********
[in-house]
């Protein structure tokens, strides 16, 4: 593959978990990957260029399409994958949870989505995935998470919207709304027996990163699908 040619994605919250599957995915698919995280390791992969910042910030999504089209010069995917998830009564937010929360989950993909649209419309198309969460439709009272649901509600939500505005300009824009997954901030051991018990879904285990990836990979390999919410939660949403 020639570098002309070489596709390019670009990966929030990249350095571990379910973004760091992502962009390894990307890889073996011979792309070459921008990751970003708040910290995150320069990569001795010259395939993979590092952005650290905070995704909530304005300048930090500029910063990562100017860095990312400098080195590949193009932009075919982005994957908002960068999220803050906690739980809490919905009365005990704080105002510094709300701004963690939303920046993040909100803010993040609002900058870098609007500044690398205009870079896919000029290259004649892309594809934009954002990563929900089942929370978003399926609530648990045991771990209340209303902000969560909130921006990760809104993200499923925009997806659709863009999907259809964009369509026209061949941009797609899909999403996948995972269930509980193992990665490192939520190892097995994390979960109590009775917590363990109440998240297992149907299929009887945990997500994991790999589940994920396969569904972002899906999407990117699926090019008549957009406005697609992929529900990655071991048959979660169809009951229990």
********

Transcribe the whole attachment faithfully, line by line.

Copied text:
[in-house]
């Protein structure tokens, strides 16, 4: 593959978990990957260029399409994958949870989505995935998470919207709304027996990163699908 040619994605919250599957995915698919995280390791992969910042910030999504089209010069995917998830009564937010929360989950993909649209419309198309969460439709009272649901509600939500505005300009824009997954901030051991018990879904285990990836990979390999919410939660949403 020639570098002309070489596709390019670009990966929030990249350095571990379910973004760091992502962009390894990307890889073996011979792309070459921008990751970003708040910290995150320069990569001795010259395939993979590092952005650290905070995704909530304005300048930090500029910063990562100017860095990312400098080195590949193009932009075919982005994957908002960068999220803050906690739980809490919905009365005990704080105002510094709300701004963690939303920046993040909100803010993040609002900058870098609007500044690398205009870079896919000029290259004649892309594809934009954002990563929900089942929370978003399926609530648990045991771990209340209303902000969560909130921006990760809104993200499923925009997806659709863009999907259809964009369509026209061949941009797609899909999403996948995972269930509980193992990665490192939520190892097995994390979960109590009775917590363990109440998240297992149907299929009887945990997500994991790999589940994920396969569904972002899906999407990117699926090019008549957009406005697609992929529900990655071991048959979660169809009951229990």